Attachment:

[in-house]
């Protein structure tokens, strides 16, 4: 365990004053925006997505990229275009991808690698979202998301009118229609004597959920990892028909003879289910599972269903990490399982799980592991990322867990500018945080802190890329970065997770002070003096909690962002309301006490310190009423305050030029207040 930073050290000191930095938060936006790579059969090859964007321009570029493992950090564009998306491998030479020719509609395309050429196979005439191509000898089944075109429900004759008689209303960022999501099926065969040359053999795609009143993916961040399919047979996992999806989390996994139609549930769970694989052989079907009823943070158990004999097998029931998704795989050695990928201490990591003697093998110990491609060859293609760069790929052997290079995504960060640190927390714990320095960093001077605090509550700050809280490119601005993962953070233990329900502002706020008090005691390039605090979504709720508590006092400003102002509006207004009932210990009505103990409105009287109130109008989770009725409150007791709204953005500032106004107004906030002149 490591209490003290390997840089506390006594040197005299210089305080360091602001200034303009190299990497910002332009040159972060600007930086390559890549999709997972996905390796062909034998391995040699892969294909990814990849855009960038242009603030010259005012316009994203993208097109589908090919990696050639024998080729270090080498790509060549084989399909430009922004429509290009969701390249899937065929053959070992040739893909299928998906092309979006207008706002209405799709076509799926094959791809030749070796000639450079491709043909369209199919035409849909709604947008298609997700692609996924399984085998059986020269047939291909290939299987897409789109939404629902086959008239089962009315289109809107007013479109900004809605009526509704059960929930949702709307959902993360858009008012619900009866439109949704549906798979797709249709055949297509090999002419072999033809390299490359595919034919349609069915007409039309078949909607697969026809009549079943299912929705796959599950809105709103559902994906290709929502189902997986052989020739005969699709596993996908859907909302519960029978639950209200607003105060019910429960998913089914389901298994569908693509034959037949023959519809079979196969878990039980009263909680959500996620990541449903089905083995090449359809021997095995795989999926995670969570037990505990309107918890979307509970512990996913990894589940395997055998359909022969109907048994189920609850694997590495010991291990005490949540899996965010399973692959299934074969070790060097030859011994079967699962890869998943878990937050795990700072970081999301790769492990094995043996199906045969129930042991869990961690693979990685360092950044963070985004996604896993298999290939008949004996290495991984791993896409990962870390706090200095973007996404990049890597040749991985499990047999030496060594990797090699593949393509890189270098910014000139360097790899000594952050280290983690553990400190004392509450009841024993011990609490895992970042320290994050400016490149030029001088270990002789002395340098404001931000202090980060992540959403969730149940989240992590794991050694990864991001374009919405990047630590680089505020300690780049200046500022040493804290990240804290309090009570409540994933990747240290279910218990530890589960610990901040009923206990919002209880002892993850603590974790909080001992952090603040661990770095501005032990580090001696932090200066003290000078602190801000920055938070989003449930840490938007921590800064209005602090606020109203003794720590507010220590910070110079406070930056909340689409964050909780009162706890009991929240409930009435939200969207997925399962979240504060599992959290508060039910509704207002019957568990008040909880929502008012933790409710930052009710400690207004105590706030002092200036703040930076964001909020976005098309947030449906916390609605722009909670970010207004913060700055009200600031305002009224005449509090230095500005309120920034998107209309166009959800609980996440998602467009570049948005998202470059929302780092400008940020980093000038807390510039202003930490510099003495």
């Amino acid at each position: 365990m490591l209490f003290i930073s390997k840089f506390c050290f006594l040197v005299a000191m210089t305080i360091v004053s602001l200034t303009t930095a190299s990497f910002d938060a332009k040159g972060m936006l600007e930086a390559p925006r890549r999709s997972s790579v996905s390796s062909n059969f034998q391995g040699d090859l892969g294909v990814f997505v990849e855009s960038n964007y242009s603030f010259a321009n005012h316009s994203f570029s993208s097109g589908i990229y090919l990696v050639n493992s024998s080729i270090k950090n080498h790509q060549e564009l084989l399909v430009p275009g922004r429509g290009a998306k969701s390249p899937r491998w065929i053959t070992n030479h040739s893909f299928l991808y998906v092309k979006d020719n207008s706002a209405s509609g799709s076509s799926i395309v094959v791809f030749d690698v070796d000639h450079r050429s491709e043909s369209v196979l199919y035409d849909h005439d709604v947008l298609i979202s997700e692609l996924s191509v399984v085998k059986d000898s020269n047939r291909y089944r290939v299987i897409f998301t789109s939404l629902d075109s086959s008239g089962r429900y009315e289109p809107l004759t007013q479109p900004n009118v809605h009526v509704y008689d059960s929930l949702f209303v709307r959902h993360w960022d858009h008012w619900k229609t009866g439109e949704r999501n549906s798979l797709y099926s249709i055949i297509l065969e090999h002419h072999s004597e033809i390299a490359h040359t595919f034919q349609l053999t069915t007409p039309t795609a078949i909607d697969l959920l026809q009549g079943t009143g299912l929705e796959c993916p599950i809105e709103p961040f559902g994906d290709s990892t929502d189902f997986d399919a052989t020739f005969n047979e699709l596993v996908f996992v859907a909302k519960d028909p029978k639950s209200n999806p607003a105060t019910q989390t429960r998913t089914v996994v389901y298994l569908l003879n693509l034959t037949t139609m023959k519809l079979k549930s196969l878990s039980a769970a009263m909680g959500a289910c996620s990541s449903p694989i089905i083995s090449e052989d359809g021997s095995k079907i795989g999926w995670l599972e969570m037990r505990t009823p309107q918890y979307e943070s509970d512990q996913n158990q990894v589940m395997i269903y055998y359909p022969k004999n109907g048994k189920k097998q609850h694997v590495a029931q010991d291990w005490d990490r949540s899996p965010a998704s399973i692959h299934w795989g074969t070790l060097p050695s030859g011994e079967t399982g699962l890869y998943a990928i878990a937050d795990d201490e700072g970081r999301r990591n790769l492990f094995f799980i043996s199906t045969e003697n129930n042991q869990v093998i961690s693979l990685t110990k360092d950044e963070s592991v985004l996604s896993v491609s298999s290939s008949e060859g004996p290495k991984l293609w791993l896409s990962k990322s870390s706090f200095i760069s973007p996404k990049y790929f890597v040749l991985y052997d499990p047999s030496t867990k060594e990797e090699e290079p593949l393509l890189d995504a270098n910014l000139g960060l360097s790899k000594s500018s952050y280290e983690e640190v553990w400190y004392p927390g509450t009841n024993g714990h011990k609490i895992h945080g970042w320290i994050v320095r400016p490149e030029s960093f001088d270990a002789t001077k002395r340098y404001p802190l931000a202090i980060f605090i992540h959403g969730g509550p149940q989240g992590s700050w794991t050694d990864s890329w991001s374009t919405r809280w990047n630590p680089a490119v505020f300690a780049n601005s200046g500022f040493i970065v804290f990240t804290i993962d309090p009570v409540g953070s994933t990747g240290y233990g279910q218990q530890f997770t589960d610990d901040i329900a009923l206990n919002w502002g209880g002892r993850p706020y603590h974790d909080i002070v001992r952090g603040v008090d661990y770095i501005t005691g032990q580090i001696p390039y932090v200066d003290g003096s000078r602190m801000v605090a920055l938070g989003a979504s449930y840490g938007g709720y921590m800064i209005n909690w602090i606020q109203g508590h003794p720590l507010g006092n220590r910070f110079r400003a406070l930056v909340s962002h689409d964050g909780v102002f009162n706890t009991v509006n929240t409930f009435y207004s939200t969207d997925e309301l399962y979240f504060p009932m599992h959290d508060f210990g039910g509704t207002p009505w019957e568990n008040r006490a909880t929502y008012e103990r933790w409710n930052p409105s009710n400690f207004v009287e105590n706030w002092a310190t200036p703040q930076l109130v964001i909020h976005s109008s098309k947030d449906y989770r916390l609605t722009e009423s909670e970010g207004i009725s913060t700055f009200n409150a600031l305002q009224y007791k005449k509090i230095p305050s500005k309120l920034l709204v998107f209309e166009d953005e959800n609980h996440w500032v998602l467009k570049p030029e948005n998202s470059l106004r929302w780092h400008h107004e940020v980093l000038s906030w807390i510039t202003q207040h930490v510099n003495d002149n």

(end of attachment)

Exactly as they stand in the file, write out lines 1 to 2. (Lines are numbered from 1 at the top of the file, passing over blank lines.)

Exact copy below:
[in-house]
């Protein structure tokens, strides 16, 4: 365990004053925006997505990229275009991808690698979202998301009118229609004597959920990892028909003879289910599972269903990490399982799980592991990322867990500018945080802190890329970065997770002070003096909690962002309301006490310190009423305050030029207040 930073050290000191930095938060936006790579059969090859964007321009570029493992950090564009998306491998030479020719509609395309050429196979005439191509000898089944075109429900004759008689209303960022999501099926065969040359053999795609009143993916961040399919047979996992999806989390996994139609549930769970694989052989079907009823943070158990004999097998029931998704795989050695990928201490990591003697093998110990491609060859293609760069790929052997290079995504960060640190927390714990320095960093001077605090509550700050809280490119601005993962953070233990329900502002706020008090005691390039605090979504709720508590006092400003102002509006207004009932210990009505103990409105009287109130109008989770009725409150007791709204953005500032106004107004906030002149 490591209490003290390997840089506390006594040197005299210089305080360091602001200034303009190299990497910002332009040159972060600007930086390559890549999709997972996905390796062909034998391995040699892969294909990814990849855009960038242009603030010259005012316009994203993208097109589908090919990696050639024998080729270090080498790509060549084989399909430009922004429509290009969701390249899937065929053959070992040739893909299928998906092309979006207008706002209405799709076509799926094959791809030749070796000639450079491709043909369209199919035409849909709604947008298609997700692609996924399984085998059986020269047939291909290939299987897409789109939404629902086959008239089962009315289109809107007013479109900004809605009526509704059960929930949702709307959902993360858009008012619900009866439109949704549906798979797709249709055949297509090999002419072999033809390299490359595919034919349609069915007409039309078949909607697969026809009549079943299912929705796959599950809105709103559902994906290709929502189902997986052989020739005969699709596993996908859907909302519960029978639950209200607003105060019910429960998913089914389901298994569908693509034959037949023959519809079979196969878990039980009263909680959500996620990541449903089905083995090449359809021997095995795989999926995670969570037990505990309107918890979307509970512990996913990894589940395997055998359909022969109907048994189920609850694997590495010991291990005490949540899996965010399973692959299934074969070790060097030859011994079967699962890869998943878990937050795990700072970081999301790769492990094995043996199906045969129930042991869990961690693979990685360092950044963070985004996604896993298999290939008949004996290495991984791993896409990962870390706090200095973007996404990049890597040749991985499990047999030496060594990797090699593949393509890189270098910014000139360097790899000594952050280290983690553990400190004392509450009841024993011990609490895992970042320290994050400016490149030029001088270990002789002395340098404001931000202090980060992540959403969730149940989240992590794991050694990864991001374009919405990047630590680089505020300690780049200046500022040493804290990240804290309090009570409540994933990747240290279910218990530890589960610990901040009923206990919002209880002892993850603590974790909080001992952090603040661990770095501005032990580090001696932090200066003290000078602190801000920055938070989003449930840490938007921590800064209005602090606020109203003794720590507010220590910070110079406070930056909340689409964050909780009162706890009991929240409930009435939200969207997925399962979240504060599992959290508060039910509704207002019957568990008040909880929502008012933790409710930052009710400690207004105590706030002092200036703040930076964001909020976005098309947030449906916390609605722009909670970010207004913060700055009200600031305002009224005449509090230095500005309120920034998107209309166009959800609980996440998602467009570049948005998202470059929302780092400008940020980093000038807390510039202003930490510099003495």